Saturday, August 15, 2009

Julie & Julia (and The Hollywood Ten)

"I feel very strongly that actors haven't any business at all to shoot their faces off about things I know we know very little about." - Gary Cooper

"Actors have no damn business in politics, period." - Spencer Tracy

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My wife and I went to see the movie "Julie and Julia" today.

A charming little film, it's a character study of a young woman in Queens who cooks her way through Julia Child's book "Mastering the Art of French Cooking" in its entirety, one recipe at a time, over the course of a year. Interspersed throughout the movie are scenes from Julia Child's own life, during the time she spent in France while her husband worked there.

Right in the middle of the film the characters engage in a diatribe about Joseph McCarthy. The movie shows how Julia Child's husband Paul had to go through interviews over the course of a few days about his politics and character. Julia and Paul spend time lamenting about the whole thing, speaking of it as if it were some sort of horrible ordeal.

Several things crossed my mind about this.

First of all, this is a movie about cooking as an art. It is a movie about two women, at different times, undergoing personal journeys of growth and transformation as they perfect their knowledge of food. Along the way, they discover themselves and strengthen their love for their husbands. Why on earth, then, is it absolutely necessary to talk about Joseph McCarthy in a film about cooking? There have been a zillion movies about that, piled high ad nauseum -- why ruin a perfectly good dramatic character study with a diatribe about politics?

Second, they complain about the inquiry as if it were some kind of massive affront to their dignity. Give me a break. Paul worked for the State Department. That profession involves national security. Applicants to the FBI and other federal agencies have to go through far stricter background checks, before and after they are hired, all throughout their careers. It's standard procedure.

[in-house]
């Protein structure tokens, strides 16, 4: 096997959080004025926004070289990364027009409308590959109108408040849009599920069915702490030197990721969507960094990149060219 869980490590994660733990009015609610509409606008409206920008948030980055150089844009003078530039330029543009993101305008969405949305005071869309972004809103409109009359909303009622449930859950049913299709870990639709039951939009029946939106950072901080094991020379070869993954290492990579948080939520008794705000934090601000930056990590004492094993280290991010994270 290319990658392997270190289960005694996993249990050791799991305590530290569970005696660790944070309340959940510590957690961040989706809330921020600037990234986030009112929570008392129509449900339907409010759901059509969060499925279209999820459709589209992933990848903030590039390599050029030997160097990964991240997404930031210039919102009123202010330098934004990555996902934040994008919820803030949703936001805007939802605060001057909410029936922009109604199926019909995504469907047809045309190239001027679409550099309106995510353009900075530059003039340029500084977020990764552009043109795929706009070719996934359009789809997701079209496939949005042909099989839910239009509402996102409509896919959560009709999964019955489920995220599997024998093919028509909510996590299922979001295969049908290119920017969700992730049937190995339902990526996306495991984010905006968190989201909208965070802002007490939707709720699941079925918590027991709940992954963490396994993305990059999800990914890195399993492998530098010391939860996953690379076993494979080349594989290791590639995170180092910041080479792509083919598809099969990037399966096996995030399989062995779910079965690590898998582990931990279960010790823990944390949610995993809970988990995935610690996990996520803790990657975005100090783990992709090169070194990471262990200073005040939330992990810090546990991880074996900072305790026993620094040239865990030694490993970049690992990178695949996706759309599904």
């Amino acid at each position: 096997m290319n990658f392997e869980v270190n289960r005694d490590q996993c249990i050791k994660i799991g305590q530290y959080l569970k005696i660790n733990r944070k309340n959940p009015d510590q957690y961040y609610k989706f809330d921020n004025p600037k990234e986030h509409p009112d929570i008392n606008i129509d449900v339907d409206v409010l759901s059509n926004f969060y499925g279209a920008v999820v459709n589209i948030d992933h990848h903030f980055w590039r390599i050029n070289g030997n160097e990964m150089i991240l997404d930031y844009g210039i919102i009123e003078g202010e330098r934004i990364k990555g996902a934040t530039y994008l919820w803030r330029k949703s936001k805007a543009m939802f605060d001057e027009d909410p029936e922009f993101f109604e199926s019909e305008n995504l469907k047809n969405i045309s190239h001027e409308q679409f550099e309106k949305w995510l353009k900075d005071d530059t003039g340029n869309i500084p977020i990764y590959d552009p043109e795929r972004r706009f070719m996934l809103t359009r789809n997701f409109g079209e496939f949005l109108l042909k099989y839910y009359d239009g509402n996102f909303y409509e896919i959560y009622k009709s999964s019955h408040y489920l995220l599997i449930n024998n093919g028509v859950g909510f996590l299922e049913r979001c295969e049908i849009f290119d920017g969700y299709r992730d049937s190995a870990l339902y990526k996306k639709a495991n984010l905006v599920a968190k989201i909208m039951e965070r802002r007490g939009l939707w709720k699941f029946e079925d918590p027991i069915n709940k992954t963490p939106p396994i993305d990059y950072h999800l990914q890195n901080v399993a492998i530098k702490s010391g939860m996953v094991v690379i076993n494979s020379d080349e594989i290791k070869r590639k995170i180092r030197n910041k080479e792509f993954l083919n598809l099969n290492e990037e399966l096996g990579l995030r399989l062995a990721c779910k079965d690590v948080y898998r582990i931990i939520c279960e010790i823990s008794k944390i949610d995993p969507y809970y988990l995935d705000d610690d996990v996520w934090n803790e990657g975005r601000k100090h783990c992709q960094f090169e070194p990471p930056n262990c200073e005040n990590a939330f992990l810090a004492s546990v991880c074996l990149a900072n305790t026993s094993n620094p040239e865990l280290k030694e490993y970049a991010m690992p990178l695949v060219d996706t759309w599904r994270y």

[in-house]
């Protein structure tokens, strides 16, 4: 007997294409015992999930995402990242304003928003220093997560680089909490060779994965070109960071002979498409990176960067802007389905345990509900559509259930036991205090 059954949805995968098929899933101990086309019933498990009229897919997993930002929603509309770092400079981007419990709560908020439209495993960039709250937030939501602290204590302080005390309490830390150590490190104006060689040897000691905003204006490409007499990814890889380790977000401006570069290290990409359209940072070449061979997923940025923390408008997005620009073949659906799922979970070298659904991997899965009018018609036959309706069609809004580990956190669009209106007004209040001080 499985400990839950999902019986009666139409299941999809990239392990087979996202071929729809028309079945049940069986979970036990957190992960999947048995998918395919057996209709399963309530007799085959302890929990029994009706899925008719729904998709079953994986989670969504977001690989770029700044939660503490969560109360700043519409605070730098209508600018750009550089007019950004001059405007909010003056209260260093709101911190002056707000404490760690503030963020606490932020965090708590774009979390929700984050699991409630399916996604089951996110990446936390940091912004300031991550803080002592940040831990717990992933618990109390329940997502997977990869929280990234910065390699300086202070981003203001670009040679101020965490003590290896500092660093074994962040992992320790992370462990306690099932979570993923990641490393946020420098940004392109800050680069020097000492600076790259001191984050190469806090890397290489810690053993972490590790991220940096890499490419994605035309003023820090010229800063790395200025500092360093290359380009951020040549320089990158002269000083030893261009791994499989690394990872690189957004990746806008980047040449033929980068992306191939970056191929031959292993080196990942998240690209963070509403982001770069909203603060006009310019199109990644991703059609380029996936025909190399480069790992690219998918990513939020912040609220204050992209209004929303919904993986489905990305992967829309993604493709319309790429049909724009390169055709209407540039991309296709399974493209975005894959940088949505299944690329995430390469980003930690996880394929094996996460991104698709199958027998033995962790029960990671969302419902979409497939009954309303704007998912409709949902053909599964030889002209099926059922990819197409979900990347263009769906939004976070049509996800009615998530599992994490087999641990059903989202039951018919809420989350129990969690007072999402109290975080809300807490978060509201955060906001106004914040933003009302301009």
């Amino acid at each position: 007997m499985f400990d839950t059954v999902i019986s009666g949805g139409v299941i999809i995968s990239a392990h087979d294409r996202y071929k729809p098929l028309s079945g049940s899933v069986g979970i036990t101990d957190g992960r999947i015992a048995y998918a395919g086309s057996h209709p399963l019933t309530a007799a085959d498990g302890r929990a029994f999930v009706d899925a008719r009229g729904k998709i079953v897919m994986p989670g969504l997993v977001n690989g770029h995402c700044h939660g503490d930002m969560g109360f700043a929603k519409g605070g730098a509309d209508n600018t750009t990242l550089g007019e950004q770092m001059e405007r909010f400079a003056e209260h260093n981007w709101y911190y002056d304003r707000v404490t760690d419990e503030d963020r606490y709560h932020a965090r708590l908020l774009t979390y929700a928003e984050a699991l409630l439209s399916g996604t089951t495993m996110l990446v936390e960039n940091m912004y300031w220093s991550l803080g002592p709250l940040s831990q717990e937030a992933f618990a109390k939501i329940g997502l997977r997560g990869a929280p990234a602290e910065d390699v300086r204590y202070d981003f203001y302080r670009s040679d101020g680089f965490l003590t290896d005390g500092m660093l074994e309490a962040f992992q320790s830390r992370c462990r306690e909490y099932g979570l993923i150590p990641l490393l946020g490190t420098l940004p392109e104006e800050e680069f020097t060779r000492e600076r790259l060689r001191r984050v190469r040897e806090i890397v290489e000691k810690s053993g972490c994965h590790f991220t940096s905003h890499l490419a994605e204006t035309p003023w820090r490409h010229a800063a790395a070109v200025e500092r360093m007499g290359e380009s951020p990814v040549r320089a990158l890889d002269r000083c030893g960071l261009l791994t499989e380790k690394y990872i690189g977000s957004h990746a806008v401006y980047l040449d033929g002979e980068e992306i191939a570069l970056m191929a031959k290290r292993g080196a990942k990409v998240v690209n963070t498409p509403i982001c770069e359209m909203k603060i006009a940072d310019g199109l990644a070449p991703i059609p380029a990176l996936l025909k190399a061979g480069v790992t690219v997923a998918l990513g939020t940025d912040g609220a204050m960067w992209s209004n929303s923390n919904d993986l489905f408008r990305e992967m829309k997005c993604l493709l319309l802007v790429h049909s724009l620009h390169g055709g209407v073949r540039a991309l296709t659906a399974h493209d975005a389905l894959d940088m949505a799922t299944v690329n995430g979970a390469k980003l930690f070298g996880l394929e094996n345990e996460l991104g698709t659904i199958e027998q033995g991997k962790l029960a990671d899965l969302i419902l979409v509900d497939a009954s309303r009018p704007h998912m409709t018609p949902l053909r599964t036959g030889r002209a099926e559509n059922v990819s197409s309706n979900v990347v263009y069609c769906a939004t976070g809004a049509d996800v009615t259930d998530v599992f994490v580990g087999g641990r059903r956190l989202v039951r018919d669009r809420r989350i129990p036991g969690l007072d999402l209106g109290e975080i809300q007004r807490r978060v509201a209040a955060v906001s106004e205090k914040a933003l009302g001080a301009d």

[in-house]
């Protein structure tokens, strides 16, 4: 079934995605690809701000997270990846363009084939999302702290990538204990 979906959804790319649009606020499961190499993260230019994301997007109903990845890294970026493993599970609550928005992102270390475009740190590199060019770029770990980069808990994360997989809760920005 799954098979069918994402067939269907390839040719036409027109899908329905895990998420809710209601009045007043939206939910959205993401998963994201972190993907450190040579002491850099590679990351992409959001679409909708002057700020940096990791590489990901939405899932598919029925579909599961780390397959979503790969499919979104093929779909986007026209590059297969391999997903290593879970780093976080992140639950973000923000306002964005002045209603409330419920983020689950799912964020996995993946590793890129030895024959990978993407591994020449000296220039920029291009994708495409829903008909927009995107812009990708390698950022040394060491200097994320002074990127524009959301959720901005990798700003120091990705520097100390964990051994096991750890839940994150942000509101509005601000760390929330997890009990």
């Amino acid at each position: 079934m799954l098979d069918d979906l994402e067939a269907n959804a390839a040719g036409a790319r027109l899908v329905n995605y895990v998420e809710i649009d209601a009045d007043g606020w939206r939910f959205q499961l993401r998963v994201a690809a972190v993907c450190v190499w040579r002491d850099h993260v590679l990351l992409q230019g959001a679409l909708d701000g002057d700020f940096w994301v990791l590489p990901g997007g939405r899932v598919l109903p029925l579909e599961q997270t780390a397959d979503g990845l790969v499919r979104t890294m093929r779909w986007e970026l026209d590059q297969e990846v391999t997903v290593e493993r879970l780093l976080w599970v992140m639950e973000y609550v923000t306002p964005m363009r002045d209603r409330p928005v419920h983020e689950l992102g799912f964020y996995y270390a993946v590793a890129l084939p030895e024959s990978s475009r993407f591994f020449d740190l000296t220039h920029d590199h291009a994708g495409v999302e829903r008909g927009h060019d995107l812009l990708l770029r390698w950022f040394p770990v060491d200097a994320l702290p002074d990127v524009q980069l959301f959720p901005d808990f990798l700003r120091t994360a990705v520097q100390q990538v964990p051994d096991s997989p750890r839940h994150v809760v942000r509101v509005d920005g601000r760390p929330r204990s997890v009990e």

That particular period of history was very dangerous. Soviet Premier Kruschev vowed that he'd bury us, as he held his finger over "the button" during the Cuban Missile crisis. In recent years, the former KGB confirmed that they had people buried all throughout the State Department. Even if McCarthy never said a word, the Federal government still would have searched high and low for agents, because the threat was very real.

Paul and Julia should be glad that they weren't interrogated by the Communist Khmer Rhouge in Toul Sleng prison. They should be glad they weren't interrogated by the Viet Cong in the Hanoi Hilton, where John McCain was tortured mercilessly. They should be glad they didn't have to make forced confessions in a Moscow kangaroo trial, and then die in a Siberian prison, like several Catholic priests did. The McCarthy hearings were high school sock hops, compared to Communist torture.

What was an enjoyable movie experience was jarred by the socialist keyboard masturbation of a pinko Hollywood script writer. Only a Hollywood pinko could find a way to take a neutral subject like cooking and pump it full of totally unrelated socialist politics. I did a little digging. It turns out the script was penned by Nora Ephron, a veritable poster child of Hollywood Communist scriptwriting for decades. She regularly contributes to The Huffington Post. I should have known.

Let me quote the words of Anton Ego, food critic in the movie Ratatouille: "I don't like food, I love it. If I don't love it, I spit it out." When a wonderful movie tries to shove liberal sh* down my throat, I too spit it out. I want to spit it all over the screen.

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